Canadian researcher, Catherine Middleton, has published a paper entitled “Is it Good to Share? A Case Study of FON and Meraki Approaches to Broadband Provision.” It is available in PDF format and the presentation is also downloadable.
What FON and Meraki have in common is that they are both consumer-deployed infrastructure and both trade on the benefit of network effects. The paper presents a useful analysis of both organisations but strains a bit in making an effective comparision between them because the models are so different. FON is a distribution network of “Foneros” who share their Internet connections via WiFi in exchange for gaining low-cost access to other Fonero access points. Thus FON access points can be anywhere there is an Internet connection. Meraki on the other hand depends on nodes being connected to each other via a mesh network protocol. You can see how it is hard then to make a head-to-head comparison. I would be more interested in seeing a head-to-head comparison of Meraki and OpenMesh.
I still found the paper very useful, particularly in its analysis of FON. It points out the critical failing that FON doesn’t achieve anything like ubiquity in distribution and particularly availability of access points and consequently turn out to be not so useful to people who might want to take advantage of roaming access. The notion for driving around a city looking for a live FON access point can hardly be very appealing. It would be more interesting if FON were able to link up with a service like IPASS so that you could leverage access where you want it most in cafes and airports (well, those are my priority spots . However, it would probably be difficult to find a fit with IPASS’s purely commercial model. Anyway, the take home for me about FON was the importance of ubiquity. The paper rates Meraki a little higher than FON because it achieves “local ubiquity” which in the context of Meraki is probably as good as is needed.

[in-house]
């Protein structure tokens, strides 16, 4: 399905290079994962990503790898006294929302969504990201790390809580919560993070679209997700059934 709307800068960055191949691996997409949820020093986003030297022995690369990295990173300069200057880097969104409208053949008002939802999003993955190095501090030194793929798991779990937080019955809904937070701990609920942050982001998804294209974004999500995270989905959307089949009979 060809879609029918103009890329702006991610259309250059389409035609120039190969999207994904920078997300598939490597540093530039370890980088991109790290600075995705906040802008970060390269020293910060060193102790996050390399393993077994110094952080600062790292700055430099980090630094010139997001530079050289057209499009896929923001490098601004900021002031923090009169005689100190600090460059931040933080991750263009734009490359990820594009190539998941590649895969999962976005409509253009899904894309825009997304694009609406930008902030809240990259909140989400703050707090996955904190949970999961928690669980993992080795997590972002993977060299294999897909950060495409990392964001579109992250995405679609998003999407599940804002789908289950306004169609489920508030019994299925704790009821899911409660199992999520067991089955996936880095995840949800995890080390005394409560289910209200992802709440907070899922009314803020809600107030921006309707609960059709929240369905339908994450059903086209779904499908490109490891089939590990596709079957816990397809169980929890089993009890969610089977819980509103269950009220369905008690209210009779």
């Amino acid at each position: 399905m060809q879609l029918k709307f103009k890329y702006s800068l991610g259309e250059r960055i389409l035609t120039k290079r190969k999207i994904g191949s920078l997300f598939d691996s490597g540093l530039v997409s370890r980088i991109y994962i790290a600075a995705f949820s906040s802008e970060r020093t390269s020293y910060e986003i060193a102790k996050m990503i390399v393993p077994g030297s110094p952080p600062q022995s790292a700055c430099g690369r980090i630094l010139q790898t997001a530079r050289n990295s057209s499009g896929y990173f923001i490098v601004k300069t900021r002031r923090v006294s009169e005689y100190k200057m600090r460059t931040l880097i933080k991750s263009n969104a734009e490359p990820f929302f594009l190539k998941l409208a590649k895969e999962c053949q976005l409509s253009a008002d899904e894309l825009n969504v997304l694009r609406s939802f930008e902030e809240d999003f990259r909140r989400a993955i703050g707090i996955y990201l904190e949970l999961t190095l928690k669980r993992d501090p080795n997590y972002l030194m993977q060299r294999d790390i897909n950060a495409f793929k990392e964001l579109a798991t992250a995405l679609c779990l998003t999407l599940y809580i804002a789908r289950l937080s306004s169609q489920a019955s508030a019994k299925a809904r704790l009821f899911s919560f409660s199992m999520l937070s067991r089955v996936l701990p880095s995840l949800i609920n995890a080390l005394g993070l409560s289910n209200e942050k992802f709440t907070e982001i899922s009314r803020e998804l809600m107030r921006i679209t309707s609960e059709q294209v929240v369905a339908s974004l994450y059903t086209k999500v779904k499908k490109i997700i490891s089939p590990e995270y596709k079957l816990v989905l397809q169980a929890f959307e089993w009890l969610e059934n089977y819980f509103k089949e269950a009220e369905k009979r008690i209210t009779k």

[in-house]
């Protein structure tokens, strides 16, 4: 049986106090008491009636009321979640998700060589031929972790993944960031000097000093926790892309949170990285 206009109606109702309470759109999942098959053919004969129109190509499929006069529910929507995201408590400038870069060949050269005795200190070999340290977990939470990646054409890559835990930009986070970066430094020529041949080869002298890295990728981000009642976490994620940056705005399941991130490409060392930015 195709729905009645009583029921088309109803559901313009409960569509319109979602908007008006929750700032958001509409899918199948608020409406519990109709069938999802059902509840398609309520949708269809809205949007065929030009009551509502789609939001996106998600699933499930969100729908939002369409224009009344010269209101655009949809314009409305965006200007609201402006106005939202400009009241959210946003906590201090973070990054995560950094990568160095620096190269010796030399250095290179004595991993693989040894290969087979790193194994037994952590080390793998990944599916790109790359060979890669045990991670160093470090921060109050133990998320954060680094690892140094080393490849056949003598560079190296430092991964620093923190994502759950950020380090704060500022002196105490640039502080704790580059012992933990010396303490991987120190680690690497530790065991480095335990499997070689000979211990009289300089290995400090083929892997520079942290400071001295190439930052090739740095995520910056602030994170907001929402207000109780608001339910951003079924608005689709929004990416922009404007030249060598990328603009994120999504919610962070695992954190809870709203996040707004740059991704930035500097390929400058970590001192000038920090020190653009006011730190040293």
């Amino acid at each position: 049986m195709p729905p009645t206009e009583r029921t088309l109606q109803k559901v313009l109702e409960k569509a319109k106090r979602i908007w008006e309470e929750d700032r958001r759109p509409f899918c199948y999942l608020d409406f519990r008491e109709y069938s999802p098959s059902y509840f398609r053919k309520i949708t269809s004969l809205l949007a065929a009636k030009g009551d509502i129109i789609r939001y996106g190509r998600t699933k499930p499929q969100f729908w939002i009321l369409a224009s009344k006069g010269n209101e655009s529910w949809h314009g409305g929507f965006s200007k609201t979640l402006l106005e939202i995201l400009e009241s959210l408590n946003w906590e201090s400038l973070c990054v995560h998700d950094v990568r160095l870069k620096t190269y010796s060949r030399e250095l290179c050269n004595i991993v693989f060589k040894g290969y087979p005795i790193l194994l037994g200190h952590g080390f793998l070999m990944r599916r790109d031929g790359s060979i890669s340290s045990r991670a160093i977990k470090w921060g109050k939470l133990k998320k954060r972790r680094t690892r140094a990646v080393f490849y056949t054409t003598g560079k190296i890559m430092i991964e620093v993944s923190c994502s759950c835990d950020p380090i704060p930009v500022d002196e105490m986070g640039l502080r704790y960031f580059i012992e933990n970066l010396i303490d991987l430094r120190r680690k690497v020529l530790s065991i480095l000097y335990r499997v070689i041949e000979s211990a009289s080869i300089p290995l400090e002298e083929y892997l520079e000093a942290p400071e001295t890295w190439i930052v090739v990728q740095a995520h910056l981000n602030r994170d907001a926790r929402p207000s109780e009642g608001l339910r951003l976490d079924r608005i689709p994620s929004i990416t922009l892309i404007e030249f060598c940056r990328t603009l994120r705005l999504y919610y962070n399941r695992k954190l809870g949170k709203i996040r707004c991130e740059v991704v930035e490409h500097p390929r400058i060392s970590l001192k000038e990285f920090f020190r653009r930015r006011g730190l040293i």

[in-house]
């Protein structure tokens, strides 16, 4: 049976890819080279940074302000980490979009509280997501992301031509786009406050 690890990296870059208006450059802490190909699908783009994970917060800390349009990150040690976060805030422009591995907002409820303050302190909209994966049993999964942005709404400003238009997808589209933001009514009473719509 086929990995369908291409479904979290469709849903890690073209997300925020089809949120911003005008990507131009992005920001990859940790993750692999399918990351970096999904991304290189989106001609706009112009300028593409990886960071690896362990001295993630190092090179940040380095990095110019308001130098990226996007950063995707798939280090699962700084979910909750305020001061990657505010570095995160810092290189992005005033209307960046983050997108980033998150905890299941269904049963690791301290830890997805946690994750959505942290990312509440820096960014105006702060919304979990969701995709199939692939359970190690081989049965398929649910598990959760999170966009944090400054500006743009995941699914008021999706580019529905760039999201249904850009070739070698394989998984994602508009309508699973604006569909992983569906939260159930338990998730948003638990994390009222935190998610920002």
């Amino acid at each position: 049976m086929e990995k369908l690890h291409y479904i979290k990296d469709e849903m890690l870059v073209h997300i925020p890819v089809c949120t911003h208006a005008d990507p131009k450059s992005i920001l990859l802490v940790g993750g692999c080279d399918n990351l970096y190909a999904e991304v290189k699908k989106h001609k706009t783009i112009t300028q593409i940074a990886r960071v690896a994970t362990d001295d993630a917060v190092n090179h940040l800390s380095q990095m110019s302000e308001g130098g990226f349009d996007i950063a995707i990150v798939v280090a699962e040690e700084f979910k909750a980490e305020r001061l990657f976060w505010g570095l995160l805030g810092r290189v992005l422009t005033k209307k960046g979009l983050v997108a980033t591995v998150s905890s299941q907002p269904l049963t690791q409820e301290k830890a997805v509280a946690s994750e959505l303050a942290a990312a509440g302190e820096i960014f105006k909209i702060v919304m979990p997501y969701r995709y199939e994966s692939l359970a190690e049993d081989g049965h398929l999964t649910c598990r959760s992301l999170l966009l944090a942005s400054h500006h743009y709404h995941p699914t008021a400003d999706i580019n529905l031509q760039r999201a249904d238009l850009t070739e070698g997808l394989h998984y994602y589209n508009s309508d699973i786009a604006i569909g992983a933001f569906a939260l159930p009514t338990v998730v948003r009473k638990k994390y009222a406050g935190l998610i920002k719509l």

Middleton argues that Meraki’s model, while more successful than FON’s, still suffers from a reliability issue because the infrastructure is dependent on the community. She highlights an incident with Meraki where a number of people turned off their routers in order to plug in Christmas trees causing the otherwise robust, redundant mesh network to fail. It highlights the fact that a Meraki user can’t be a simple consumer, they need to be a participant in the community. This may not be a bad thing.
However, Middleton’s final assessment is that both FON and Meraki are challenged when it comes to going to scale. She argues that there is a need for cental coordination that is not easily achieved through the ad-hoc nature of community efforts. This is something of a curious conclusion as the Internet itself is an ad-hoc network that succeeds very well. It may be that FON and Meraki are doomed precisely because they attempt to have centralised control over their networks. It may be that a federated model that links heterogenous community WiFi initiatives may be more successful; a situation in which an Île Sans Fil user in Montreal might have privileges on a FON or a Meraki network.
So what does this mean for the Village Telco? I think the Village Telco is likely to address the key sustainability issues that Middleton raises about these networks. I like the general criteria (pictured at left) that she comes up with to assess the networks. I think they will be useful benchmarks to keep in mind as the Village Telco evolves.